Wednesday, May 12, 2021

The Tiered Model is Thriving

 I applaud Wizards for getting players to be in tiers like they do in sports cards. More power to them. The fetchlands have been used to create an artificial environment in which the entry to Modern is through $6 to $10 packs, depending on which set (I am going back all the way to the original Modern Masters) we are talking about. There is nothing wrong with these sets. On the contrary, they are great. The whales can feed on them, and that's great for whales, and even great for everyone because those Wotc profits will trickle down as high production quality for the peasant tier: Standard sets. This is Reaganomics, but for Magic.

There are people who are not whales who buy into these products. Here Wotc has slowly gotten people to adapt to paying a lot more for the same product they were getting 10 years ago. Some came in after the prices went up and don't even know that there was a time when five of the fetchlands were in Standard. The player base has almost no memory, and Wotc is very smart in using this lack of memory to gate keep Modern.

Someone at Wotc did the equation and figured out that there are enough whales for these products and that peasants would go about their business buying Standard packs. I know in my case, beginning with Modern Masters, I began to seek affordable alternatives in other games (Pokemon before the bubble, Yugioh, and Force of Will). For as long as there are very few people like me, Wotc will be fine with the tiered model.

It sucks for me because I was quite the Modern fan boy when it got started. If all of the Modern Masters products had been $4 packs, I would have built a sizable Modern collection. I was planning just that, and then Modern Masters came out. I changed my mind. And this is the crux of the matter: the long term effect of decisions people like me made almost 10 years ago. Do I represent a tiny tiny minority of the player base? Based on the pallets of super expensive products Wotc has issued since Modern Masters, I must be in the smallest of minorities.

I agree with Rudy and MTG Lion that it won't take much for Magic to experience an all-out speculative bubble like the one we have in Pokemon. A couple of high profile YouTubers opening boxes of Legends will do it. I think the conditions are there. It's just a matter of time. Not only that, I think Wizards has a $1000 box ready to be issued once the conditions are right. It is not an IF, it's a WHEN.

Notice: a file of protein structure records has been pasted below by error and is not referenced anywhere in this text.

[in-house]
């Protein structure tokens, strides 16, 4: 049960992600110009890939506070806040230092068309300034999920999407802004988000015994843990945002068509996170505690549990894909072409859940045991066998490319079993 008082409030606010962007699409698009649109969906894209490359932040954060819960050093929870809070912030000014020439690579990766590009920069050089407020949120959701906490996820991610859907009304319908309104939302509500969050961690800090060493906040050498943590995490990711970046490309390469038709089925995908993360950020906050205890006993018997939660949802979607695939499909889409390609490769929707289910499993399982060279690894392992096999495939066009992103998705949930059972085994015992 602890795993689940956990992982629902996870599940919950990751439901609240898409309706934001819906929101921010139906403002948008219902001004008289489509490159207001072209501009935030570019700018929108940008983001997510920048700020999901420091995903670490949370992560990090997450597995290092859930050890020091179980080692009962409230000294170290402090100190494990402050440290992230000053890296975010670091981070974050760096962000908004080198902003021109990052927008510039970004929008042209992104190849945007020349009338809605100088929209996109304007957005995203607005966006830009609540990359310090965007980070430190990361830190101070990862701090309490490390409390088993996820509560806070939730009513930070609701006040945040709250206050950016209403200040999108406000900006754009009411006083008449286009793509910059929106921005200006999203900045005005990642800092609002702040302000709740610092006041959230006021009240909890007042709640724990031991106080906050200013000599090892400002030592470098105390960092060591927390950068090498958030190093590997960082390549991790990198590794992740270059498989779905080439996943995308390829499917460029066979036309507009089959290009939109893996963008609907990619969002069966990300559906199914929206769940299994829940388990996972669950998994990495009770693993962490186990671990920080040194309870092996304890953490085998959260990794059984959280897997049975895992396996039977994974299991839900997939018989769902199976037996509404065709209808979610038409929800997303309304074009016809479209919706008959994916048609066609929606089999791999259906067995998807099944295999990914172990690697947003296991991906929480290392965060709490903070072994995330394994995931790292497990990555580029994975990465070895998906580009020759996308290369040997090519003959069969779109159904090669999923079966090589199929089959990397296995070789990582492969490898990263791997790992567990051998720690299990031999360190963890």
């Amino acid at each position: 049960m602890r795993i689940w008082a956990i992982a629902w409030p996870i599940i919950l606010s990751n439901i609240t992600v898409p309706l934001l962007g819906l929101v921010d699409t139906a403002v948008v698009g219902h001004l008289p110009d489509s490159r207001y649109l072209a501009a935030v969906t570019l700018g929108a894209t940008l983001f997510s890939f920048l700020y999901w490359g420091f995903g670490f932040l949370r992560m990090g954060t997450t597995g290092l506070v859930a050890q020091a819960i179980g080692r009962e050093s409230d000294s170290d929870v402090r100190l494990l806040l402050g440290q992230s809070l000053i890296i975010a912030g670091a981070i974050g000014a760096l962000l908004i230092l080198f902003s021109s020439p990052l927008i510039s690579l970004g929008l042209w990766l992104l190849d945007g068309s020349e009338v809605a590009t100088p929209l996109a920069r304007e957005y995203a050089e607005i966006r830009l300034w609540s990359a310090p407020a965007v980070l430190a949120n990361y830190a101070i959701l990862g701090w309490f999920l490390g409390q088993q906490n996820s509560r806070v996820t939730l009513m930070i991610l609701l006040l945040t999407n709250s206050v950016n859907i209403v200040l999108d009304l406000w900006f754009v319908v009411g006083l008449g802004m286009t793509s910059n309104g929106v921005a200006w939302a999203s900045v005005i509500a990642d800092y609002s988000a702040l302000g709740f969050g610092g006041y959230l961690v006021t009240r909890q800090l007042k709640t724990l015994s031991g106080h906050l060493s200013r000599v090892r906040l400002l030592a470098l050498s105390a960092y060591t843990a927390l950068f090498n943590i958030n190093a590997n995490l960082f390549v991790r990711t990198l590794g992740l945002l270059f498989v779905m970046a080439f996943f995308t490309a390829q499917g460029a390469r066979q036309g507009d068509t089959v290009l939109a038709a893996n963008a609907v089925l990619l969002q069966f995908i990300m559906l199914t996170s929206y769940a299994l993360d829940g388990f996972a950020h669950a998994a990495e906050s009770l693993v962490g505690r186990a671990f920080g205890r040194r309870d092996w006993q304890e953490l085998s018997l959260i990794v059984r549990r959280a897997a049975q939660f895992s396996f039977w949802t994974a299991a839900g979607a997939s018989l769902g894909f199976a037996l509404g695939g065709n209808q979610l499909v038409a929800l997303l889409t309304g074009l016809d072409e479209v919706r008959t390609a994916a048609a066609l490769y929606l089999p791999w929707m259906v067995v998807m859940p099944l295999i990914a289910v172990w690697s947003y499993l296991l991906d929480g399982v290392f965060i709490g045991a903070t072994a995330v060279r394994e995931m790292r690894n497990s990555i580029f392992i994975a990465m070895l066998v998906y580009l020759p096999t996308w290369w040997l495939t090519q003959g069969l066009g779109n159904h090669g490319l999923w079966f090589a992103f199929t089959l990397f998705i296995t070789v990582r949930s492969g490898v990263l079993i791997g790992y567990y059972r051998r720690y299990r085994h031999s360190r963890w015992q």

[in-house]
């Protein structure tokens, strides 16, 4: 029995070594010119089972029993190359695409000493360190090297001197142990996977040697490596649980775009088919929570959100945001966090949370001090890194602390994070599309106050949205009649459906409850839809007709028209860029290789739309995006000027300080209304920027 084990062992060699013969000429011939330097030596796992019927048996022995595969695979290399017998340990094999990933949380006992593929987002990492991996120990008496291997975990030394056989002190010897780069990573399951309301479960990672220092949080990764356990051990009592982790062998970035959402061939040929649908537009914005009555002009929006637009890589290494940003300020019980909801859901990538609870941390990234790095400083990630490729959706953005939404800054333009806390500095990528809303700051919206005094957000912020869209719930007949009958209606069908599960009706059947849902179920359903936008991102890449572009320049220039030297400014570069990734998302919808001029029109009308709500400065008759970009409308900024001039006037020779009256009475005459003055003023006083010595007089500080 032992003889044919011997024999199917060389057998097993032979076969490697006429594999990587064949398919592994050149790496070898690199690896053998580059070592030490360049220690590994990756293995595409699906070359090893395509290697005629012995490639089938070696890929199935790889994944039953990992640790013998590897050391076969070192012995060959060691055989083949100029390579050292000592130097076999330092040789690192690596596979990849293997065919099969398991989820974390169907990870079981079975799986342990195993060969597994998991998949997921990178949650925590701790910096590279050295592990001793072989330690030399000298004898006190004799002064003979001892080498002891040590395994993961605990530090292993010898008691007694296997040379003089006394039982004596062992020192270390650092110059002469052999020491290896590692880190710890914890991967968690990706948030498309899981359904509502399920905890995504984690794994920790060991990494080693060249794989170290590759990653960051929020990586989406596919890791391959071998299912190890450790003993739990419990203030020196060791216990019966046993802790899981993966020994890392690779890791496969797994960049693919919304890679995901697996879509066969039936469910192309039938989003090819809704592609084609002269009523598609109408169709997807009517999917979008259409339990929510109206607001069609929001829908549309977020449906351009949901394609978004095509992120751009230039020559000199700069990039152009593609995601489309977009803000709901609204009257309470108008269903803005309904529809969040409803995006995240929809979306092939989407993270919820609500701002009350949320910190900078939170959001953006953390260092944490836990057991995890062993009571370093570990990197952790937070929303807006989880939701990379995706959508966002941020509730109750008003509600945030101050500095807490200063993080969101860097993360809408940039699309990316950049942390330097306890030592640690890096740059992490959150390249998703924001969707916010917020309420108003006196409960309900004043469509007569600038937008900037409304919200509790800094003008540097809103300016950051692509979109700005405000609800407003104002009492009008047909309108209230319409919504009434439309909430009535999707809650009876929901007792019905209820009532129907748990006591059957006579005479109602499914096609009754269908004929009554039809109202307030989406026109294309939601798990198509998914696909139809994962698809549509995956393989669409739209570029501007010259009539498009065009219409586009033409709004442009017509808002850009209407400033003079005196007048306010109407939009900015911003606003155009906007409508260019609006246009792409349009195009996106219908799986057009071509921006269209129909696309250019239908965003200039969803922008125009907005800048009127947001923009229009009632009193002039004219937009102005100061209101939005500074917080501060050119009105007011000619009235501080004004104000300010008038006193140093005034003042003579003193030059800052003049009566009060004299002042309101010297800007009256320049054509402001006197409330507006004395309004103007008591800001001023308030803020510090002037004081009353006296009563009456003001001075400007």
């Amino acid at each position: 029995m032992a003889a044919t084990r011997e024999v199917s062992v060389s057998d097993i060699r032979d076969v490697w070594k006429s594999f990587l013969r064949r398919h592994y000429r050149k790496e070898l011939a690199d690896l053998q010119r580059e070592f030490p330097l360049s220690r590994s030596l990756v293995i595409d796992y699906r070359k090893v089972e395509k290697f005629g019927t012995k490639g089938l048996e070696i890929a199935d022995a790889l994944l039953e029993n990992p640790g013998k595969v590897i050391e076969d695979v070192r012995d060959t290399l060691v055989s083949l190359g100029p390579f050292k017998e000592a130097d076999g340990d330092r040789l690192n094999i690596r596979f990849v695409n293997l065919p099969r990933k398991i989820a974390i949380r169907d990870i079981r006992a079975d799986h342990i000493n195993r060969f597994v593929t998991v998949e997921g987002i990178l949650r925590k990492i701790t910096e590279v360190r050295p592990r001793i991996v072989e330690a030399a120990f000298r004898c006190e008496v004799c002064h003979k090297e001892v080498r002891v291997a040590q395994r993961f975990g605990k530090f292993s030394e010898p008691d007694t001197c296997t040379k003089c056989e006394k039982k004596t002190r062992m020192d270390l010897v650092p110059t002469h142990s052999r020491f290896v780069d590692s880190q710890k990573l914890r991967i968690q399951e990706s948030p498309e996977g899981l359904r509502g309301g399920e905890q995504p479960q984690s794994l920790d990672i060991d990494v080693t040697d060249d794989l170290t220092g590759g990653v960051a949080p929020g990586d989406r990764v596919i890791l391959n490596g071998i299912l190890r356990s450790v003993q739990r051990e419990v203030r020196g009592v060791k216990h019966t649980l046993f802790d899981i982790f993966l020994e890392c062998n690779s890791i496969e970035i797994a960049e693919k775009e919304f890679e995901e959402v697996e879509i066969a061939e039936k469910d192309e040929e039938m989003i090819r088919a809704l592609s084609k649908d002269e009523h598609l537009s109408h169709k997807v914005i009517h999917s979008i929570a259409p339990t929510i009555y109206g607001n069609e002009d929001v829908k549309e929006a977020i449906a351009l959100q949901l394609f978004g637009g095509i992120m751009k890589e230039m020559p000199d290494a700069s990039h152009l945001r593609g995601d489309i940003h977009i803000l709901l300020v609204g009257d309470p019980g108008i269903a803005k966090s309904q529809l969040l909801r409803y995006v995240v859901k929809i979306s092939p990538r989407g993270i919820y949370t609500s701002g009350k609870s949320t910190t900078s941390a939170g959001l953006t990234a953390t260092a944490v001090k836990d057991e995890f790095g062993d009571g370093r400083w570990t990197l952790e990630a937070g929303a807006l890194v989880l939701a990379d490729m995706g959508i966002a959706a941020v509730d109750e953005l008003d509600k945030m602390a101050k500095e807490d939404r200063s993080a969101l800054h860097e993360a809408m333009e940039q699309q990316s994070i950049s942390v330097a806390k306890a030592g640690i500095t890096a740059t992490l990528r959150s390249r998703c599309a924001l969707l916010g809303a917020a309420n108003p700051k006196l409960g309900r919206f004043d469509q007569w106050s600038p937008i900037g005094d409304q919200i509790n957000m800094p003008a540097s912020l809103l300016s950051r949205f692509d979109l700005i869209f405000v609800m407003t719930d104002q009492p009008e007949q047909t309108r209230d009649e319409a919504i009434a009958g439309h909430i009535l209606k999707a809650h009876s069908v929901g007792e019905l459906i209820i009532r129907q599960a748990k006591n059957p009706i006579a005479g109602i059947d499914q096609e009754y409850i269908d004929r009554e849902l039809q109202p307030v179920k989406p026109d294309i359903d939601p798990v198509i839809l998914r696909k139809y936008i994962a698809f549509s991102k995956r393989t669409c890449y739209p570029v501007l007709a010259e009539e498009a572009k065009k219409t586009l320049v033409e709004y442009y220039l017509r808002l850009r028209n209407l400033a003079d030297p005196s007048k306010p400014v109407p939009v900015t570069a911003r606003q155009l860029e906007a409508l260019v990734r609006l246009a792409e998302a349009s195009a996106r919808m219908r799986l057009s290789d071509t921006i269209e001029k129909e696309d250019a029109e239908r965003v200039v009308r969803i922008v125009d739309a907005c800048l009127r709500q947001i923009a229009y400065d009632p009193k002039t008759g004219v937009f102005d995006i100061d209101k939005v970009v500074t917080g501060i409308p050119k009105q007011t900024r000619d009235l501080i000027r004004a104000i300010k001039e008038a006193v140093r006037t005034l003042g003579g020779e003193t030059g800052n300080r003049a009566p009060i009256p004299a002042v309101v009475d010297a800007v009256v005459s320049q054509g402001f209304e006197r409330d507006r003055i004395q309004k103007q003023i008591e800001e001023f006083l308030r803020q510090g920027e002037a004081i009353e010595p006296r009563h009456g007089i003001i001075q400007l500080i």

Modern Horizons II will be a home run. There are many whales waiting to feast on this product. We are just waiting for the Pokemon scalpers to add Magic to their portfolio, and when they do, everyone who bought into all of the premium products Wizards has issued recently will make a fortune.

We will likely experience a rotation similar to the one in Pokemon: people who play the game will be priced out and take a break from it as they are replaced by people who only want to invest in the product and don't know and don't care to play the game. I think this is the next phase for Magic. I have my popcorn ready.

Such a missed opportunity for Wizards that I believe will come back to haunt the game. 1,000 whales is better than 100,000 budget players, that's the current equation, and this is a big miss because the value of Magic collections needs the 100,000 budget players who act as ambassadors to the game. The 1,000 anonymous whales are not ambassadors to the game, and the second they see the value of their large holdings go down, they will walk out on the game, whereas the 100,000 budget players will stick with the game through thick and thin.

Sunday, May 9, 2021

Late March, 2021

 Umm, that seems like a random date range. It isn't. This is the date range some people found out that the Onslaught fetch lands were going to be in Modern Horizons 2, and this is the date range when all those people went on a buying spree for the Onslaught versions of the cards.

Polluted Delta

Blood-Stained Mire

Ummm, what a coincidence... Well, except it sure does not look like a coincidence that all of these cards doubled in price within the same week and more than a month before we the peasants found out.

Show me the fetches

 In response to someone predicting the fetches would tank in value in the near future:

It will be great if your predictions prove correct, but you have several major unkowns, and any or all can make prices stay the same, even go higher: